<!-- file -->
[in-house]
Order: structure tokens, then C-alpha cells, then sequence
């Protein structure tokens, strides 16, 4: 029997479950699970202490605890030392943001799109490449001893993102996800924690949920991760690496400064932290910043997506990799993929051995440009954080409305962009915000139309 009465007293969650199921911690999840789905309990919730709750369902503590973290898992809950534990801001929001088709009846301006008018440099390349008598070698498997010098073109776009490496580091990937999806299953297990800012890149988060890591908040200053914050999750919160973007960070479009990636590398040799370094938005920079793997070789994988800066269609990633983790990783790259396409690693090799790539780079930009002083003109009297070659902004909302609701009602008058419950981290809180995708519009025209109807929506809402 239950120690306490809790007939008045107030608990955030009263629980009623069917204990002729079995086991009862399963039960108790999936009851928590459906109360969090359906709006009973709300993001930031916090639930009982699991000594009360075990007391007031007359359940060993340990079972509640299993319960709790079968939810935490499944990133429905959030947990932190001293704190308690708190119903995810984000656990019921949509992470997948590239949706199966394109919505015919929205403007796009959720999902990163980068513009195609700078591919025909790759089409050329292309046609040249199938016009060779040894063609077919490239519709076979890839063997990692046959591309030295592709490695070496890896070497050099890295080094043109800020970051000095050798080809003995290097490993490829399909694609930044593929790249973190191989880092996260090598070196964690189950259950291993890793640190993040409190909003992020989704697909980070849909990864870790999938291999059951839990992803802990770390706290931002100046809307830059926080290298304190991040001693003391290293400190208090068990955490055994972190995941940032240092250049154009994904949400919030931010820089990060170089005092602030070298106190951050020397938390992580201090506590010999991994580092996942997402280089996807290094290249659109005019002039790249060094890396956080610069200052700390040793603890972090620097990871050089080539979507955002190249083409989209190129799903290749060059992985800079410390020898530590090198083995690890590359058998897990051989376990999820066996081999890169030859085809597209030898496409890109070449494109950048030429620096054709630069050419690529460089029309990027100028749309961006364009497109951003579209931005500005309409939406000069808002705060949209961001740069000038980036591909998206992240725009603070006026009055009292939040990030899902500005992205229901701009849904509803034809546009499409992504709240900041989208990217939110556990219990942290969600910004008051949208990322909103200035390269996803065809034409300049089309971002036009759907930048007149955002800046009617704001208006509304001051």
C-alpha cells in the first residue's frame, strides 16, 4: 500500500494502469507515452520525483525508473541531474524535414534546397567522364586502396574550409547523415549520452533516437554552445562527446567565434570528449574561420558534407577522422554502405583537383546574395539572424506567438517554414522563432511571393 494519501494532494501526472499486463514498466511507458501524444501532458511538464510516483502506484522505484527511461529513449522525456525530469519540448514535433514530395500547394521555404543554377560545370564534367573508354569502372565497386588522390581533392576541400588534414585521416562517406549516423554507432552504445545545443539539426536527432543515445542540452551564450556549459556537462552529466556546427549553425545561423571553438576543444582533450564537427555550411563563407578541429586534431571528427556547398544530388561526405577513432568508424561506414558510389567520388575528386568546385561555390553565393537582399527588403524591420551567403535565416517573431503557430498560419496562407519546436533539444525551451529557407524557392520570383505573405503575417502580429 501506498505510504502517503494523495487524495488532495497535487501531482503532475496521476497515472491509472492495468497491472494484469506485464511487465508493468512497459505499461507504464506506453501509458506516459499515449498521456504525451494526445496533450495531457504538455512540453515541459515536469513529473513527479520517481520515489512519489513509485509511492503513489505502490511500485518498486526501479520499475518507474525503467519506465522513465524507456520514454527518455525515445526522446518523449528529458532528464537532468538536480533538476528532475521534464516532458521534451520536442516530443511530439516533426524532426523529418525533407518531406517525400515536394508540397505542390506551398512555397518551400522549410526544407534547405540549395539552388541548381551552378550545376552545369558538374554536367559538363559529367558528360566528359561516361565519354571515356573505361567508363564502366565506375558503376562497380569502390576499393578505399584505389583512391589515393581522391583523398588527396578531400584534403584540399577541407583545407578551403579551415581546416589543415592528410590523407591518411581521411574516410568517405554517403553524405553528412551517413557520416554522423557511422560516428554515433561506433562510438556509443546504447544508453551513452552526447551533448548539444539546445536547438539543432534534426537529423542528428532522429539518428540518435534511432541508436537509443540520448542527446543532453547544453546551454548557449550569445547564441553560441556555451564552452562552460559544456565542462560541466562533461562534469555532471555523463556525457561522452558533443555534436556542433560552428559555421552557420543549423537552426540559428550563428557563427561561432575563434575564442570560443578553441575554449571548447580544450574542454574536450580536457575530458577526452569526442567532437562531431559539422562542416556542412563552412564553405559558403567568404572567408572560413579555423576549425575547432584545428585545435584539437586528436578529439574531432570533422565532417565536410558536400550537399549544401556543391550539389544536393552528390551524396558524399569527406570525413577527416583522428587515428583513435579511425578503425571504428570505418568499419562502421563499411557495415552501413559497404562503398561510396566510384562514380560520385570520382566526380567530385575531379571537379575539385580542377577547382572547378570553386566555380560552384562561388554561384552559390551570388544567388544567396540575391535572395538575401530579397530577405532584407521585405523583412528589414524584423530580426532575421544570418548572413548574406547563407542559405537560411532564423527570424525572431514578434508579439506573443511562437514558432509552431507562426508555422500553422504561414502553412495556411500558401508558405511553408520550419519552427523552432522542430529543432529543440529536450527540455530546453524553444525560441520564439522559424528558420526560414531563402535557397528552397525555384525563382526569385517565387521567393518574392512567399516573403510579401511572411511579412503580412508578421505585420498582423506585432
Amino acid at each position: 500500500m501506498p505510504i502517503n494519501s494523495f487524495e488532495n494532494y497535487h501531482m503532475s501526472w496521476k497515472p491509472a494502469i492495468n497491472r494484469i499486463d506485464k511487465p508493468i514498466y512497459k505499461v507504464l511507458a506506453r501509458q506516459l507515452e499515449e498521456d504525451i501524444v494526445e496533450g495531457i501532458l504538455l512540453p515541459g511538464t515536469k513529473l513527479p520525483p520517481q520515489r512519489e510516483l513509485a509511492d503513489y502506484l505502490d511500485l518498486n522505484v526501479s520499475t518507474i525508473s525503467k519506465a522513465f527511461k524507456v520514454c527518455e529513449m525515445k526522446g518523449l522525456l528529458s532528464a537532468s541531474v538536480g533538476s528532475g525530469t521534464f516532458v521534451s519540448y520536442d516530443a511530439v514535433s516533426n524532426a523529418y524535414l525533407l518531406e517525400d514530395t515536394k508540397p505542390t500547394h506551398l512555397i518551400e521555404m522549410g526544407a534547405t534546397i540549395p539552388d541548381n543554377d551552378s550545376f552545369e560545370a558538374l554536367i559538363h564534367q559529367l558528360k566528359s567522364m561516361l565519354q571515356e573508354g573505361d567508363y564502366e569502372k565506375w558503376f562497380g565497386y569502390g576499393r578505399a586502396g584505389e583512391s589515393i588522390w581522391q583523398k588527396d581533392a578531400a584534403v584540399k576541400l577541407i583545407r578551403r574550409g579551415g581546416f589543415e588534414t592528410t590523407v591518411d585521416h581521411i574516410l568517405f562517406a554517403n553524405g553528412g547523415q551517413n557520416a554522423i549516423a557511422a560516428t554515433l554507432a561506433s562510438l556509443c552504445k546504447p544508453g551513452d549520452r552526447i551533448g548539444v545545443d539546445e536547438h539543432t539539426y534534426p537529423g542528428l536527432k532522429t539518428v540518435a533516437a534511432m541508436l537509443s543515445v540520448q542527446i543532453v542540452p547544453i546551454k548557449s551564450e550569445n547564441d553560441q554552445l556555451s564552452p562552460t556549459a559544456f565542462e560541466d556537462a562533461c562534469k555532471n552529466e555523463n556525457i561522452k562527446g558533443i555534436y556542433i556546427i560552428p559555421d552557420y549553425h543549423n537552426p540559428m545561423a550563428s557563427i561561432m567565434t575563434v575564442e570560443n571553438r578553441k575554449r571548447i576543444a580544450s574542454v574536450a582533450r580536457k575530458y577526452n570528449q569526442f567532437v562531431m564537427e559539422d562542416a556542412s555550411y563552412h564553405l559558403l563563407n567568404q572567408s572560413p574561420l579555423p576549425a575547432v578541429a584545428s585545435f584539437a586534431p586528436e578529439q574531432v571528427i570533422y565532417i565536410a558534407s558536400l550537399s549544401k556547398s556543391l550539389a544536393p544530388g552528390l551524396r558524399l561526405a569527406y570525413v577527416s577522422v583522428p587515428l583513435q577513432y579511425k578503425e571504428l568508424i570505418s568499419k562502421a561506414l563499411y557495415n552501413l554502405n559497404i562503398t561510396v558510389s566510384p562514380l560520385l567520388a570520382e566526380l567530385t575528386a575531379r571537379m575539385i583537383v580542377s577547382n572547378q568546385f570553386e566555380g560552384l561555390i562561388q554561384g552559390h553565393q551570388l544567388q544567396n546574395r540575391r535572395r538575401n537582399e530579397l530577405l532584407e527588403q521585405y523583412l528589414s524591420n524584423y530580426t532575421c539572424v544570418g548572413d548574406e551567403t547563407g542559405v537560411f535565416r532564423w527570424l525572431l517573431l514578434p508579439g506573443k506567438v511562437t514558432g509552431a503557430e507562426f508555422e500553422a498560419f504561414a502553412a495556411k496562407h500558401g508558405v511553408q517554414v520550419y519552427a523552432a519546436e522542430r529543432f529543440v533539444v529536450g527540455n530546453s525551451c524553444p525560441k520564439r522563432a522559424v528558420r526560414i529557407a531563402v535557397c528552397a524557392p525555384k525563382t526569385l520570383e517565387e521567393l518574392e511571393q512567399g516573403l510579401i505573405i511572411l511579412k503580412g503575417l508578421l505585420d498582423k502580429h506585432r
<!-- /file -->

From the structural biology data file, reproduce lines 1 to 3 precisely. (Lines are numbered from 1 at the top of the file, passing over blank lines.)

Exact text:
[in-house]
Order: structure tokens, then C-alpha cells, then sequence
């Protein structure tokens, strides 16, 4: 029997479950699970202490605890030392943001799109490449001893993102996800924690949920991760690496400064932290910043997506990799993929051995440009954080409305962009915000139309 009465007293969650199921911690999840789905309990919730709750369902503590973290898992809950534990801001929001088709009846301006008018440099390349008598070698498997010098073109776009490496580091990937999806299953297990800012890149988060890591908040200053914050999750919160973007960070479009990636590398040799370094938005920079793997070789994988800066269609990633983790990783790259396409690693090799790539780079930009002083003109009297070659902004909302609701009602008058419950981290809180995708519009025209109807929506809402 239950120690306490809790007939008045107030608990955030009263629980009623069917204990002729079995086991009862399963039960108790999936009851928590459906109360969090359906709006009973709300993001930031916090639930009982699991000594009360075990007391007031007359359940060993340990079972509640299993319960709790079968939810935490499944990133429905959030947990932190001293704190308690708190119903995810984000656990019921949509992470997948590239949706199966394109919505015919929205403007796009959720999902990163980068513009195609700078591919025909790759089409050329292309046609040249199938016009060779040894063609077919490239519709076979890839063997990692046959591309030295592709490695070496890896070497050099890295080094043109800020970051000095050798080809003995290097490993490829399909694609930044593929790249973190191989880092996260090598070196964690189950259950291993890793640190993040409190909003992020989704697909980070849909990864870790999938291999059951839990992803802990770390706290931002100046809307830059926080290298304190991040001693003391290293400190208090068990955490055994972190995941940032240092250049154009994904949400919030931010820089990060170089005092602030070298106190951050020397938390992580201090506590010999991994580092996942997402280089996807290094290249659109005019002039790249060094890396956080610069200052700390040793603890972090620097990871050089080539979507955002190249083409989209190129799903290749060059992985800079410390020898530590090198083995690890590359058998897990051989376990999820066996081999890169030859085809597209030898496409890109070449494109950048030429620096054709630069050419690529460089029309990027100028749309961006364009497109951003579209931005500005309409939406000069808002705060949209961001740069000038980036591909998206992240725009603070006026009055009292939040990030899902500005992205229901701009849904509803034809546009499409992504709240900041989208990217939110556990219990942290969600910004008051949208990322909103200035390269996803065809034409300049089309971002036009759907930048007149955002800046009617704001208006509304001051």